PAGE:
"Yes, I believe so and many people have told me that. Czech people in general do not join organizations too readily. They have a certain aversion to saying that they belong to some club or some association. They usually prefer to be "interested" -as they call it. If I ask somebody "Do you belong to this organization?" they say "Oh, no. No I don't. I just come here sometimes." Or, if I ask somebody "Would you like to join a religious community that I am forming?" they'll say "Oh no. I'd rather not" especially if it would be identified with a name and so forth. That is quite different from the United States where people join organizations quite readily, and leave them quite readily, and they don't consider it a loss of their independence or their privacy. So, besides the fact that there are so many atheists here there are also very few people who are joiners of anything."

Brother Cada, you have lived here for five years now. Was it difficult to settle down here? Different lifestyle, different culture...What aspects of life did you find it hard to accept and what did you like?

"Well, in one sense it was quite easy for me to settle here even though I am a foreigner because I grew up in this section of Cleveland where there are many Czech speaking people and with my grand parents as I child I spoke only Czech. I even picked up quite a bit of - I would say - rearing that exposed me to the mentality of the Czech people."

Can you explain what that is - for you as an American?

"One difference is this. I find it very difficult to ever complement people here that I know personally. Czech people are very, very reluctant to be complemented, to accept direct complements. If I ever say to somebody that I like them because of the way they do this or that or that they have some positive quality they very quickly tell me "Oh no, that's not true", or they minimize it and they start telling me all the things that are wrong with them. There's a different sense of politeness here. There's a kind of coldness that people have initially here, a certain reserve that is a really only a display of good manners. This is very different from the friendly, forward approach of Americans. This is something that needs to be learnt but once you understand that - that when people are being reserved it is because they are extending a certain respect to you, that's part of the good manners of the country - it is perfectly acceptable. I would say that as I learnt about life here, learnt to appreciate the manners and the style of the Czech people it has been very positive really. Also I have this wonderful advantage that I speak Czech fluently ..."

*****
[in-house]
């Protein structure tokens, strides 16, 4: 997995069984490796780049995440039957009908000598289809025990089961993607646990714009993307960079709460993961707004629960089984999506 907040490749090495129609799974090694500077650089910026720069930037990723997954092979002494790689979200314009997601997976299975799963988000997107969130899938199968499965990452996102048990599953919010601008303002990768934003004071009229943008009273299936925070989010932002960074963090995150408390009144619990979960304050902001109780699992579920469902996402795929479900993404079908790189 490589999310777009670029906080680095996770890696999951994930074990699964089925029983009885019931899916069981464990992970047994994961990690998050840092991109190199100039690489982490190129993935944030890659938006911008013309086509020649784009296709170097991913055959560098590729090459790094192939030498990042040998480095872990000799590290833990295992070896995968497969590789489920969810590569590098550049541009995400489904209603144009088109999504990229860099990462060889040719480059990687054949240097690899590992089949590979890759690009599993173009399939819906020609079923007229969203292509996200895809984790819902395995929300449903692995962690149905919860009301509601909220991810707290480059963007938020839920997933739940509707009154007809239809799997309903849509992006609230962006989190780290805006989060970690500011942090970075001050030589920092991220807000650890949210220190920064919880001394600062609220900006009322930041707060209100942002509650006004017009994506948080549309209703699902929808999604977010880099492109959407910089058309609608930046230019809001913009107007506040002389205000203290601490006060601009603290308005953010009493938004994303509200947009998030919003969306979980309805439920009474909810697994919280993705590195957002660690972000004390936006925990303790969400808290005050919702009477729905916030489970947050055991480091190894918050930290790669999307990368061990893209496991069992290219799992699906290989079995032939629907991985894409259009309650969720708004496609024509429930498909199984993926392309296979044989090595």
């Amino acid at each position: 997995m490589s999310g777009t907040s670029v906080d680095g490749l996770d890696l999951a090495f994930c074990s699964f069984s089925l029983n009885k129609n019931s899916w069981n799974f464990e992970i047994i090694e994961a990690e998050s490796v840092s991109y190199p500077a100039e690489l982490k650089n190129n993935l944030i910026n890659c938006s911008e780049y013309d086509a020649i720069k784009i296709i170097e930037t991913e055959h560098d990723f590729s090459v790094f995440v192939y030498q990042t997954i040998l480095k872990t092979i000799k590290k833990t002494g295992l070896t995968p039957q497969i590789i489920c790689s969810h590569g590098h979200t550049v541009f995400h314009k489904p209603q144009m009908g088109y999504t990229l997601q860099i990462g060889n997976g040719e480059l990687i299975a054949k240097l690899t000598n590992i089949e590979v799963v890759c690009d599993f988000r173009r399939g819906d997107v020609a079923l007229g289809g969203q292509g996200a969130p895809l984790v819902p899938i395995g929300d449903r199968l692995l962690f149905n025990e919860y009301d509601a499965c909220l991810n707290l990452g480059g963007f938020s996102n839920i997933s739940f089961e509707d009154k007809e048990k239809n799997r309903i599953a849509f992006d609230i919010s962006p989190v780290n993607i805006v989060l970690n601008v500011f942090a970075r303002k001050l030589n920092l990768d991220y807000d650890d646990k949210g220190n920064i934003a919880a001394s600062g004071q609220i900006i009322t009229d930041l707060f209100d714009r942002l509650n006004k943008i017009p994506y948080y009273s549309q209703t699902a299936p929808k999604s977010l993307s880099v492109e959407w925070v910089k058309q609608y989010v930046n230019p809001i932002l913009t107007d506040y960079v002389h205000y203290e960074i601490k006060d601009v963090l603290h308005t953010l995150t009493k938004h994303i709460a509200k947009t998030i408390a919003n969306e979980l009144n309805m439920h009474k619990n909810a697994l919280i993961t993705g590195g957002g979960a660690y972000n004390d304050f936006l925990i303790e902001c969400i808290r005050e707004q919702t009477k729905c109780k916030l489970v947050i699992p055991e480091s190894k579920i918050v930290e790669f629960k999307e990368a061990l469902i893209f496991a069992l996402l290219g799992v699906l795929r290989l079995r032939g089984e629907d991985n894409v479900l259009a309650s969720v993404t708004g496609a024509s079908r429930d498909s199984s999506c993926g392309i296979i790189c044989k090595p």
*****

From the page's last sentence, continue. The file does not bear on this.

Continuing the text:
That is a quality that Czechs appreciate don't they?

"Oh, they surely do. I get many, many compliments about that. I think that they are happy to know that even though I am an American I speak Czech and I try to speak it correctly. That's very much appreciated here."

What about the food here?

"It reminds me of the food my grandmothers used to serve me when I was a young boy. Some of the standard Czech dishes I love. Its a real pleasure to be able to eat them here authentically, to see the way they are being prepared and so forth. I also have some distant relatives in the country, cousins whom I visit with. And that's also very good."

So, you are right at home?

"Oh yes, I am."

Brother Laurence Cada of the Marianists religious order there talking about his life and work in the Czech Republic.